- Communities are the most effective agents for lasting, positive change
- Sustainability isn’t just a goal — it’s a practice
- Engineering solutions create opportunities for communities to thrive
- Leadership is fostered through multidisciplinary, cross-cultural and hands-on interactions
Our approach to development is based on more than blueprints and measurements; it’s based on real relationships and five-year partnerships with communities. We do more than build latrines for communities–we equip them to build and maintain latrines themselves. At the same time, the volunteers and community members learn valuable leadership skills by charting pathways through complex challenges and achieving shared goals. Read more about our principles of development >>
How do we do it?
EWB-USA has almost 300 chapters across the United States comprised of 16,800 volunteers. The chapters partner directly with communities on projects to meet the community’s self-identified needs. Our vast network of dedicated volunteers range from first-year engineering students and engineering professionals to public health professionals.
The project engineers on staff at EWB-USA headquarters oversee layer after layer of quality control for each volunteer-led project team, from guidance on gathering baseline data to reviewing alternatives analyses (what makes that solution the best fit?) to shepherding project teams through an intensive technical approval process.
Sometimes it’s just our engineering expertise and consulting that’s needed, rather than a brick and mortar project. EWB-USA’s Engineering Service Corps offers the expertise of our most seasoned volunteers to organizations in the international development sector.
How do we measure our impact?
The work isn’t over when the well is drilled or the bridge is built. Our Planning, Monitoring, Evaluation and Learning Program ensures each project is carefully monitored throughout the chapter’s involvement with the community as well as evaluated after their role in the program is complete.
Chapters establish an understanding of the baseline situation in their partner communities and plan for long-term sustainability. They use impact analysis tools provided by EWB-USA headquarters throughout the project process to monitor the project’s progress. One year after the construction is complete, the chapter evaluates the project’s role in reaching the community’s program goals. Finally, impact review teams travel to the field to check on the status of the programs years after completion, which allows us to learn from successes and challenges and be accountable to our partners.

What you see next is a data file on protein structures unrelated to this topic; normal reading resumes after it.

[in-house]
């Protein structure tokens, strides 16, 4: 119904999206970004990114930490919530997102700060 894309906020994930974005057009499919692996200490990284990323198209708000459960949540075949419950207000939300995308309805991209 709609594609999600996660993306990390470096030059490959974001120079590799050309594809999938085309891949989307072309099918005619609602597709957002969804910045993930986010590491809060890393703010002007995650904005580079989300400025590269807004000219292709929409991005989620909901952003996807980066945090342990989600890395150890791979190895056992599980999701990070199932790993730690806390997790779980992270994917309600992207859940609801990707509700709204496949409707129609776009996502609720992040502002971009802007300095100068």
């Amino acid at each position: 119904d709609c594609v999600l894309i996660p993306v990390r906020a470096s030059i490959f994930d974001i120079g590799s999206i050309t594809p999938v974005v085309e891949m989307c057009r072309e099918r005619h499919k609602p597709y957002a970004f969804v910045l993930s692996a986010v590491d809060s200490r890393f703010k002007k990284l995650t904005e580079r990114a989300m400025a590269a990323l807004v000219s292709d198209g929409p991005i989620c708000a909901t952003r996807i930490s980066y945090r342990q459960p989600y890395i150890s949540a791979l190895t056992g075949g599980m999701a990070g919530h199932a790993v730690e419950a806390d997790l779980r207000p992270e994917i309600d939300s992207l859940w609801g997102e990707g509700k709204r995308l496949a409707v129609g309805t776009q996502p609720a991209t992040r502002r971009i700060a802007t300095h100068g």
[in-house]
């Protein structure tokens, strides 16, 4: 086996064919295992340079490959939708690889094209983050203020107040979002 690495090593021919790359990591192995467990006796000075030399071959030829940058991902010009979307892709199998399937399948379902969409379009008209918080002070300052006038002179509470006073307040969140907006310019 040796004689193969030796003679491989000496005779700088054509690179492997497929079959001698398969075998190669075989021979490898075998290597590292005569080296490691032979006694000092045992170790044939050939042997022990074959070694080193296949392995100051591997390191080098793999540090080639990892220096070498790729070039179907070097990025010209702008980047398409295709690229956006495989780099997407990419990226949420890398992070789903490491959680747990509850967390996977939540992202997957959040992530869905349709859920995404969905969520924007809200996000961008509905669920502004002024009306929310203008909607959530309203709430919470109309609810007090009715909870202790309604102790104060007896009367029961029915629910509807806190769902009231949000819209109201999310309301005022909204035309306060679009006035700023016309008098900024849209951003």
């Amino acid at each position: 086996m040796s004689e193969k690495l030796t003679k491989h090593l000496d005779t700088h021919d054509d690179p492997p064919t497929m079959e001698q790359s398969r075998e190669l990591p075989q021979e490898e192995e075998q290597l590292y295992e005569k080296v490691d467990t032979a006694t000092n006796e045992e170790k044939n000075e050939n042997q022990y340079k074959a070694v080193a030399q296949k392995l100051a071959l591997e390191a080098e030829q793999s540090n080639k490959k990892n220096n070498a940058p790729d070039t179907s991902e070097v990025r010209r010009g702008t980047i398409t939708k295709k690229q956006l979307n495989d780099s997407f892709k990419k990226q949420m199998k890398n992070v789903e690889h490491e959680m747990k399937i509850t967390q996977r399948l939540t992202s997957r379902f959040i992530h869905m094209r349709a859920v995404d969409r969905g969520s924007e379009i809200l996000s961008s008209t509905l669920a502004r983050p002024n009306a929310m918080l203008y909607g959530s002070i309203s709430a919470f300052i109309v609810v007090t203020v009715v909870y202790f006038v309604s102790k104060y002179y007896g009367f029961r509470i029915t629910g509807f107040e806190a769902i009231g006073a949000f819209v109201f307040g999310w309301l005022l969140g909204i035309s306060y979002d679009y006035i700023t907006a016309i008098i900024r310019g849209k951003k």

Capacity Building through Education
EWB-USA’s headquarters staff equips our volunteers with the training and educational resources to thrive in their individual and collective roles. Annual conferences offer volunteers the opportunity to share best practices, collaborate and network with like-minded peers.
Education is also critical to the success of our projects. In the field, education is a two-way street. Both volunteers and community members must share their knowledge and best practices to ensure that the final project is sustainable.
“The process of design has been inclusive and respectful of local culture and values. This is not just good design. This is empowerment. This is positive social, economic and environmental change.” – Scott Moore y Medina, Rosebud Sioux Tribe Community Leader
What does this look like on the ground?
In the assessment phases of a project, community knowledge of local materials and culturally appropriate practices builds a strong foundation. EWB-USA volunteers share their technical expertise for constructing and maintaining a project with the community. These cross-cultural, hands-on interactions empower everyone involved to build a better world.